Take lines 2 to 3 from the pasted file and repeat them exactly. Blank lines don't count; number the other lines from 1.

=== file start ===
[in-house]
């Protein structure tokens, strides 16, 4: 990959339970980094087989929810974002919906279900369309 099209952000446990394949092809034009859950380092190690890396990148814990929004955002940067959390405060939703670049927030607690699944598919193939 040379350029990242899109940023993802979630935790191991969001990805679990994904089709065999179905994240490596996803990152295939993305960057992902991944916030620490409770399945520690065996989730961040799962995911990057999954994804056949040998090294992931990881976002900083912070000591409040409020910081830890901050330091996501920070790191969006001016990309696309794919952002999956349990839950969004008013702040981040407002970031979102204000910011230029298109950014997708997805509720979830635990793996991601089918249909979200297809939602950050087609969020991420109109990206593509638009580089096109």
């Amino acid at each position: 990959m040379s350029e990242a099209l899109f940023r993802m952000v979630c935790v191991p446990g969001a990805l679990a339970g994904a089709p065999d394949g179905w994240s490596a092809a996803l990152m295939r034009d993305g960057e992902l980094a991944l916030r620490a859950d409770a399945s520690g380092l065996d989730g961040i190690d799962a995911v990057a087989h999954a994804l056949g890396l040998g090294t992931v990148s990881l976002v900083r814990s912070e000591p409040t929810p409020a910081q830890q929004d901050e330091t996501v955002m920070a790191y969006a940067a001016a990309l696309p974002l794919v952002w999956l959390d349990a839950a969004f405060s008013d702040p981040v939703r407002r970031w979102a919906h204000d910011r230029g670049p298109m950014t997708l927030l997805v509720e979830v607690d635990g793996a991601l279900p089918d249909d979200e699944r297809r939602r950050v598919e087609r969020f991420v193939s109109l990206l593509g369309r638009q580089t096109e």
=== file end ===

């Protein structure tokens, strides 16, 4: 990959339970980094087989929810974002919906279900369309 099209952000446990394949092809034009859950380092190690890396990148814990929004955002940067959390405060939703670049927030607690699944598919193939 040379350029990242899109940023993802979630935790191991969001990805679990994904089709065999179905994240490596996803990152295939993305960057992902991944916030620490409770399945520690065996989730961040799962995911990057999954994804056949040998090294992931990881976002900083912070000591409040409020910081830890901050330091996501920070790191969006001016990309696309794919952002999956349990839950969004008013702040981040407002970031979102204000910011230029298109950014997708997805509720979830635990793996991601089918249909979200297809939602950050087609969020991420109109990206593509638009580089096109």
């Amino acid at each position: 990959m040379s350029e990242a099209l899109f940023r993802m952000v979630c935790v191991p446990g969001a990805l679990a339970g994904a089709p065999d394949g179905w994240s490596a092809a996803l990152m295939r034009d993305g960057e992902l980094a991944l916030r620490a859950d409770a399945s520690g380092l065996d989730g961040i190690d799962a995911v990057a087989h999954a994804l056949g890396l040998g090294t992931v990148s990881l976002v900083r814990s912070e000591p409040t929810p409020a910081q830890q929004d901050e330091t996501v955002m920070a790191y969006a940067a001016a990309l696309p974002l794919v952002w999956l959390d349990a839950a969004f405060s008013d702040p981040v939703r407002r970031w979102a919906h204000d910011r230029g670049p298109m950014t997708l927030l997805v509720e979830v607690d635990g793996a991601l279900p089918d249909d979200e699944r297809r939602r950050v598919e087609r969020f991420v193939s109109l990206l593509g369309r638009q580089t096109e």